We’ve come back to a presidential election and the Georgia legislature in session. Both of these things produce very troubling issues for us. Here’s the thing: we’ve been in Europe for six months. I’m not saying that Europes’ problems are bigger than ours, but living there gives you a perspective that you don’t get here. America is great and wonderful – but it’s big and vast. It’s a big tent, but it’s a tent with very defined sides. Europe is small and compact and the edges blur into other countries, other beliefs, other cultures. America prides itself on being a melting pot, a place where all can feel welcome and at home. But what we’ve come home to is anything but that. We see a presidential race with candidates trying to outdo each other on isolationism, carrying the big stick and using it to beat the rest of the world into submission by our standards. Our standards are great for us, by they’re ours, not theirs. The world is a big place – can’t it have more than one point of view? And decorum – what happened to that? Some of the things I hear these candidates saying to each other is appalling to me and should be followed by the old familiar “nah-nah-nah-nah-poo-poo” because that’s about the level they’re communicating on.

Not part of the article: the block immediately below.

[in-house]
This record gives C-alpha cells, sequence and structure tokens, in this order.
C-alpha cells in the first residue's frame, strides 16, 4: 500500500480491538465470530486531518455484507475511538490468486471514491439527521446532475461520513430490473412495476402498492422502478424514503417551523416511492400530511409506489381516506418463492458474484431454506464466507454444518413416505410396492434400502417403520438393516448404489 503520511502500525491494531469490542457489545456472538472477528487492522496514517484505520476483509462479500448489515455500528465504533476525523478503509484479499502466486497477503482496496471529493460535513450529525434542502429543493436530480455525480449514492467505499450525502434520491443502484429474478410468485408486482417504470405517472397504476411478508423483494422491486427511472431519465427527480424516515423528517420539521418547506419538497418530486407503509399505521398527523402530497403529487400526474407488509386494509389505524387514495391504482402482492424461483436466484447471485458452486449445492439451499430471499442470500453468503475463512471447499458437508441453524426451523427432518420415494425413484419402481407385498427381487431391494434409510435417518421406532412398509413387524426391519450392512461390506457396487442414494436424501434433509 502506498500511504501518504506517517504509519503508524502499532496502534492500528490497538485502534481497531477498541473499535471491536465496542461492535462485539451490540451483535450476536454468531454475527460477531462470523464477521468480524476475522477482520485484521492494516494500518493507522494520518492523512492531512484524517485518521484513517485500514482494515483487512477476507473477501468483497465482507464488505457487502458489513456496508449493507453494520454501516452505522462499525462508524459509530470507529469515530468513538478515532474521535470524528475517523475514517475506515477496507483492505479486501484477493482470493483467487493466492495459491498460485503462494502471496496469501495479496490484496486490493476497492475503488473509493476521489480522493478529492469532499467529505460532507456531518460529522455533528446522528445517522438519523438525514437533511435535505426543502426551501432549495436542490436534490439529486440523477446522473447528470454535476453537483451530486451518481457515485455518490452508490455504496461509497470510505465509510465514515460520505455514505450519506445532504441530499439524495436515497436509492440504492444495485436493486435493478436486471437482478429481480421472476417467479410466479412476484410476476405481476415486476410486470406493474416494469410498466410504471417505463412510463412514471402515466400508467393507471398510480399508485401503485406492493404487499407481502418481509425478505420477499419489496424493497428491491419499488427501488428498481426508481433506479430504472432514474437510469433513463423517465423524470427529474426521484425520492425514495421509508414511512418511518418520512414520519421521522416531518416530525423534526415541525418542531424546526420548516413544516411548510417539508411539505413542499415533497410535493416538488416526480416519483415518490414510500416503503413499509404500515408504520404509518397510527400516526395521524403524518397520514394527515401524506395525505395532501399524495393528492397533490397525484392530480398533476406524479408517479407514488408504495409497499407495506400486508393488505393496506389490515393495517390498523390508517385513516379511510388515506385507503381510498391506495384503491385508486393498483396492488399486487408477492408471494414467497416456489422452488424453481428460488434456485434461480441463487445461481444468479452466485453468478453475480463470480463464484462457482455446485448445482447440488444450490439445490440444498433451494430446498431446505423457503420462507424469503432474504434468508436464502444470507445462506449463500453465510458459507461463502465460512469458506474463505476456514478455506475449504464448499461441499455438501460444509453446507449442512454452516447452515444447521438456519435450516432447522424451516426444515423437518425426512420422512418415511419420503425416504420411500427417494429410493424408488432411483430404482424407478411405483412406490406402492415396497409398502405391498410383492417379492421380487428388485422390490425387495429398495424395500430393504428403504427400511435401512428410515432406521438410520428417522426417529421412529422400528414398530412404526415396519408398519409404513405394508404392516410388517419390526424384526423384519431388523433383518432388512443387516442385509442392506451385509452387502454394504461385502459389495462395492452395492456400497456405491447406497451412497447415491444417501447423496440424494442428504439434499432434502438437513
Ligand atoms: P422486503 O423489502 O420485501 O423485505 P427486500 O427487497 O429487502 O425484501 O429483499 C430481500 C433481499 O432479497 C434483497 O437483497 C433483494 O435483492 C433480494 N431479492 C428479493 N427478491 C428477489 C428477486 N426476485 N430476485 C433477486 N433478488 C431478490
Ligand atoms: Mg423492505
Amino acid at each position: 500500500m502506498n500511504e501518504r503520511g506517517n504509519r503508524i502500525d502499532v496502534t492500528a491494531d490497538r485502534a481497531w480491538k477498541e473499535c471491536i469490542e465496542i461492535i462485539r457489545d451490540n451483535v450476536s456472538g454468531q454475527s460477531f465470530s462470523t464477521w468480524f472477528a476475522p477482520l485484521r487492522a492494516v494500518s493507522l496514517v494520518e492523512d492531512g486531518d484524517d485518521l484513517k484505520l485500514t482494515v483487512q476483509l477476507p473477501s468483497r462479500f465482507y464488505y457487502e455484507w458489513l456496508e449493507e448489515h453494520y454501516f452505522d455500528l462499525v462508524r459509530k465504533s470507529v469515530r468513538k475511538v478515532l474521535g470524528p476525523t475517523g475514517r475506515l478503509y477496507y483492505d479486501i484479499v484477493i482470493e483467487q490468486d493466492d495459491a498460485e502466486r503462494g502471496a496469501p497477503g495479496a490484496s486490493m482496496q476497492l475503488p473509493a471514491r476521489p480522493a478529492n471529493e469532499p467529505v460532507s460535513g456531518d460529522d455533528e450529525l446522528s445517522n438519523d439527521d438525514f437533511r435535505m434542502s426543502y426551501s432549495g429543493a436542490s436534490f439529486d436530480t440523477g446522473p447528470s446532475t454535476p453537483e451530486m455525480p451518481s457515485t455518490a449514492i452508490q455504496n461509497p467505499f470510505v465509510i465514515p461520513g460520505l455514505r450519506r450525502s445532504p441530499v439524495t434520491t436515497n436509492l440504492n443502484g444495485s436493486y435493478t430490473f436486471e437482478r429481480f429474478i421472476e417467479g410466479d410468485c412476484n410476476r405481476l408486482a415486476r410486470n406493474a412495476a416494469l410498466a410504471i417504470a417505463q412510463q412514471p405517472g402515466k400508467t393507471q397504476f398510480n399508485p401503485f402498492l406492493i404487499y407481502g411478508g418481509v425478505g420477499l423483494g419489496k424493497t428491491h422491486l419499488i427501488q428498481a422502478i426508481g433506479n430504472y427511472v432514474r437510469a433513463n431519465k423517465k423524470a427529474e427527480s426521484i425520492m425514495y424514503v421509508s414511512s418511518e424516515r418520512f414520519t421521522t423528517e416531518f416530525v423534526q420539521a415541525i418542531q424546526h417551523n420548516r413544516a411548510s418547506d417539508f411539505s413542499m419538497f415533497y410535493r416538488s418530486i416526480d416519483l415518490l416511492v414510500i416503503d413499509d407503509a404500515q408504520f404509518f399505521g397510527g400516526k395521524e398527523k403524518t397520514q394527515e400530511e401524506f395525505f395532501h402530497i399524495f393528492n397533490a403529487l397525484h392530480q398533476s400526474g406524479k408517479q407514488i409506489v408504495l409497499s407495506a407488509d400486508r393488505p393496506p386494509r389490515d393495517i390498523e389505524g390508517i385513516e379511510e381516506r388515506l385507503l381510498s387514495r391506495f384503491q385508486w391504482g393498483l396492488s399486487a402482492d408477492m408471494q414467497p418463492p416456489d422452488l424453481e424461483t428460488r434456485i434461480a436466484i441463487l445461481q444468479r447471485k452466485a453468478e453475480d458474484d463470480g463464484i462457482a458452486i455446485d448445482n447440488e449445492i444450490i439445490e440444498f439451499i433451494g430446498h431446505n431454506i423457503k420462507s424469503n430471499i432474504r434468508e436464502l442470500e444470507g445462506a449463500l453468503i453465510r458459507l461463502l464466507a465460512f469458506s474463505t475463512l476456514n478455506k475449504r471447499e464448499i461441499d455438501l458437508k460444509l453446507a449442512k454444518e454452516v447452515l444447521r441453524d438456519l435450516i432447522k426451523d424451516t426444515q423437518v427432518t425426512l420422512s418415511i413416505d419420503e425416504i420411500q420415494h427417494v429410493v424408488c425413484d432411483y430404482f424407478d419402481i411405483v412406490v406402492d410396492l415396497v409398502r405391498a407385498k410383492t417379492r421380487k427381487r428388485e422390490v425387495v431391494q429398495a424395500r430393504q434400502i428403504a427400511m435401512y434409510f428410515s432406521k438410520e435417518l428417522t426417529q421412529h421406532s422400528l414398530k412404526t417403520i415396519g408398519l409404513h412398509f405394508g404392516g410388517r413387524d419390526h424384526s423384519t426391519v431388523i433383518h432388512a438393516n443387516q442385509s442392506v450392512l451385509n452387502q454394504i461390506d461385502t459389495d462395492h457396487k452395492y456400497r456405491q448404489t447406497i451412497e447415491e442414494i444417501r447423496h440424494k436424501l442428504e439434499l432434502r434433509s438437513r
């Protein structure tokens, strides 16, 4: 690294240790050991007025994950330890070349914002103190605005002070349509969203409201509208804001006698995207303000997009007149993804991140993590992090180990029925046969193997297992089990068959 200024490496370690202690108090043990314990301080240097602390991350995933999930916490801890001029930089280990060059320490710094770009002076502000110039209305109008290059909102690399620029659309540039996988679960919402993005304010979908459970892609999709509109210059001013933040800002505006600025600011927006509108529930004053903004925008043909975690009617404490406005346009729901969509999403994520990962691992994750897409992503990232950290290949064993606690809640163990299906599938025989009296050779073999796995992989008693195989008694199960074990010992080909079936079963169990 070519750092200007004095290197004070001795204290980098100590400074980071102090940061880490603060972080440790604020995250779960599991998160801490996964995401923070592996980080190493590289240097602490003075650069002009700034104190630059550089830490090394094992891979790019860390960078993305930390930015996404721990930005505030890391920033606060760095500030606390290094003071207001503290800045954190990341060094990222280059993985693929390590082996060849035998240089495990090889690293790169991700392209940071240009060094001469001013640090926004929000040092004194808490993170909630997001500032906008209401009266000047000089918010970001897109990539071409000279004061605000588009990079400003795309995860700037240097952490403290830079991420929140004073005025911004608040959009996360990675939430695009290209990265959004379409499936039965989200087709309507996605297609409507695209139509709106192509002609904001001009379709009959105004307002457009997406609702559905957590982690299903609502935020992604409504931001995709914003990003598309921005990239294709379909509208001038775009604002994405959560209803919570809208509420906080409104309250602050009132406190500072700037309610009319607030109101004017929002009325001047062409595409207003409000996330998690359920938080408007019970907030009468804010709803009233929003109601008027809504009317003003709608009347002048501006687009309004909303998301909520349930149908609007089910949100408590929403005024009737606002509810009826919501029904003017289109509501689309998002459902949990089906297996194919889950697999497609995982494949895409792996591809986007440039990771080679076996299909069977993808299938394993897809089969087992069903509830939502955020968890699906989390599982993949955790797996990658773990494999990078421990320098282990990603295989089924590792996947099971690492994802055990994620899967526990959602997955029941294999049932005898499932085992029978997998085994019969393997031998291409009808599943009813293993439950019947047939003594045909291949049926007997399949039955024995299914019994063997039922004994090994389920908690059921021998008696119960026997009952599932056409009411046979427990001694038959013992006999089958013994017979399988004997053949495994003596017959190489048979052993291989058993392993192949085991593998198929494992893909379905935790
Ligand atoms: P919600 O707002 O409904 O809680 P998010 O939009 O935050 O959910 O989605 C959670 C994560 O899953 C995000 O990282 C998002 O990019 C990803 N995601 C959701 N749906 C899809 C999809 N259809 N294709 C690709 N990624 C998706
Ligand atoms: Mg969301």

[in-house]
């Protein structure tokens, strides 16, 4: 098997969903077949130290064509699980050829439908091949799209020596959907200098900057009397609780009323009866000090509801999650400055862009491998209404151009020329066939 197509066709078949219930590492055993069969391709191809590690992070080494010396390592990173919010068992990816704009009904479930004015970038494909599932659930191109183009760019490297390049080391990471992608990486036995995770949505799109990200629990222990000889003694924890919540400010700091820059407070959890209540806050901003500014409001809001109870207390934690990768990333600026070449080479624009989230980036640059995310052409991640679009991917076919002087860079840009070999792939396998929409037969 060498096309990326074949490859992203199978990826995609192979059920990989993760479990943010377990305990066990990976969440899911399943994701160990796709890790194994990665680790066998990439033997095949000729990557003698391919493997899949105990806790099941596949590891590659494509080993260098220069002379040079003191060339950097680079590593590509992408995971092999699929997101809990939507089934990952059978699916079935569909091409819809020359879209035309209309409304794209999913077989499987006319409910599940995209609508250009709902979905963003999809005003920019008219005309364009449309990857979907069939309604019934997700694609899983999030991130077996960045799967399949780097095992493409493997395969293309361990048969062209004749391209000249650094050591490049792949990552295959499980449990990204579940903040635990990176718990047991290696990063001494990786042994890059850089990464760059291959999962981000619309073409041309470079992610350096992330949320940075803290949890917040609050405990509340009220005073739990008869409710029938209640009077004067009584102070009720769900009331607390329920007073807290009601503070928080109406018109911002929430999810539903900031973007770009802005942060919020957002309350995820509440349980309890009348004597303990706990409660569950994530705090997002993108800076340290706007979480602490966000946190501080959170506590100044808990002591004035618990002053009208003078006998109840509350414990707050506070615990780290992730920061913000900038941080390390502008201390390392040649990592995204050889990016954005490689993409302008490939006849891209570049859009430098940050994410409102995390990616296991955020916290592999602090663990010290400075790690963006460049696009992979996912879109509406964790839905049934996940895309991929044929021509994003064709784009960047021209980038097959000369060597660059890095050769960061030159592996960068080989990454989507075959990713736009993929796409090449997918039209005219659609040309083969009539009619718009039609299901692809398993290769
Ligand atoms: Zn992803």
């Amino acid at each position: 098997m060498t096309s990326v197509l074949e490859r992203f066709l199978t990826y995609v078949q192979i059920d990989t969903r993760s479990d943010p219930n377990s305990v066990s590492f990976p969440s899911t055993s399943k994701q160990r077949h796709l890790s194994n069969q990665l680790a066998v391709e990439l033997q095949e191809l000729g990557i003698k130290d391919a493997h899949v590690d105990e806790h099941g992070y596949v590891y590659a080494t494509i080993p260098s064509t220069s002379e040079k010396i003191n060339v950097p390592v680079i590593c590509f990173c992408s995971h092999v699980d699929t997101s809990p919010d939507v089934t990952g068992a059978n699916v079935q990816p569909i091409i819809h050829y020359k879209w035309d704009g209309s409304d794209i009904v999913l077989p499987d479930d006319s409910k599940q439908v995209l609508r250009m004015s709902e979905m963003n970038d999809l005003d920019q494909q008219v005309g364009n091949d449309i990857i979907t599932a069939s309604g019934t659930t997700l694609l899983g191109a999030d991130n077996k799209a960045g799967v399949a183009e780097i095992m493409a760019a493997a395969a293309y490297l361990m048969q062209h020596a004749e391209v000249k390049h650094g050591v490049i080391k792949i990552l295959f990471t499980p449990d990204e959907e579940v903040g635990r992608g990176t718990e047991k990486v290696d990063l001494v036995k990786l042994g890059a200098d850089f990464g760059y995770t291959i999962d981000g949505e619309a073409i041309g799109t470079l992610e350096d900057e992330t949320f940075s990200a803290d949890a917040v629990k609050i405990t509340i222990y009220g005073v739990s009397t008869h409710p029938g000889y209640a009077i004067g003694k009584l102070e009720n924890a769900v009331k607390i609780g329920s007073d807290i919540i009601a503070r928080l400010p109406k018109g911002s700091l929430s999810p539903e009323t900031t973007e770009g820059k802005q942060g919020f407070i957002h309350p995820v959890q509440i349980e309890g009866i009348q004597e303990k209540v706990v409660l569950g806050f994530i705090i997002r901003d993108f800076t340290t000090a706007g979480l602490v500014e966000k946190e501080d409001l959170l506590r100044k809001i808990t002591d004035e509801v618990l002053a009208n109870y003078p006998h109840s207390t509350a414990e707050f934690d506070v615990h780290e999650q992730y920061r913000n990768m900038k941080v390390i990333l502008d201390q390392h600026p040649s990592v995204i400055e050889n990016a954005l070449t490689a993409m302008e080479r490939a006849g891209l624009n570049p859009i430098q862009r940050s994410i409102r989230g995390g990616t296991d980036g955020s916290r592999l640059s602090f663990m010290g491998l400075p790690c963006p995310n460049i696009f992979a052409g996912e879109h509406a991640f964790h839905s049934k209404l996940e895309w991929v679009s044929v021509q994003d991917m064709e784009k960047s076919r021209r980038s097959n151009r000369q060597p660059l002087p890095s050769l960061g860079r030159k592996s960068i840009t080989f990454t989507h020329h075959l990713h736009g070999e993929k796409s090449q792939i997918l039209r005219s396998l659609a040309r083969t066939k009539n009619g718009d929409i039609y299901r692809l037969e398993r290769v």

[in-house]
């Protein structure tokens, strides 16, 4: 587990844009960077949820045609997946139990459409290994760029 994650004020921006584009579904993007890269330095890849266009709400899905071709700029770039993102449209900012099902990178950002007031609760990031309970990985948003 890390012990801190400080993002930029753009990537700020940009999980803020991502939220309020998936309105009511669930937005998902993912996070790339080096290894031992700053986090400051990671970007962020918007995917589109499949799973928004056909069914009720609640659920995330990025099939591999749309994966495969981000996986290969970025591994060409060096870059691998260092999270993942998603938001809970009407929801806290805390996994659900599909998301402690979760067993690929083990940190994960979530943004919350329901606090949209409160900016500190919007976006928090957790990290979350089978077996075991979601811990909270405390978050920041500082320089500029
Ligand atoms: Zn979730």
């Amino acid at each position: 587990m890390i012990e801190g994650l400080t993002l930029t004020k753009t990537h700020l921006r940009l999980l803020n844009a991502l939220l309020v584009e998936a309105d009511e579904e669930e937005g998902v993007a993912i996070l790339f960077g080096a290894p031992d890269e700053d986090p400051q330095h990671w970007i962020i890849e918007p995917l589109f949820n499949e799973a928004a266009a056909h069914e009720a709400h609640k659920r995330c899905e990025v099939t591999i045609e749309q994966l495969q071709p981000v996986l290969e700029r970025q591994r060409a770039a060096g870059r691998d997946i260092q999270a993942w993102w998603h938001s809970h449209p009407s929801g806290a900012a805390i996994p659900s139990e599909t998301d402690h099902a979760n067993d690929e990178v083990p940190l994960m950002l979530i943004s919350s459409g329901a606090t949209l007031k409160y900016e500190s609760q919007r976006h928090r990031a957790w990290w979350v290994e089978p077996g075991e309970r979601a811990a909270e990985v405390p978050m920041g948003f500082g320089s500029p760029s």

And the things I read about being debated by our legislature here in my home state of Georgia. Religious freedom seems to be quite the buzzword under the gold dome and the more I read about it, the more it sounds like anything but freedom. I wasn’t aware that religion was not free here. I thought anyone was free to practice whatever religion they wanted to. That’s the way it was when I left six months ago and I’m pretty sure I learned in college that freedom of religion was a right. I’m not sure what the threat is to religion, because when I read about the bills being introduced in the name of “religious freedom”, it seems like they’re trying to protect certain beliefs from others. We all think of freedom as the freedom to do certain things, like expressing your opinion. The freedom being espoused in these bills seem to be the freedom from certain things – most expressly the freedom from being around those whose ideas and beliefs don’t mesh with yours. There’s a thin line between the freedom to and the freedom from. You don’t want to marry a gay couple? Then don’t. The truth is, they probably don’t want you to marry them anyway.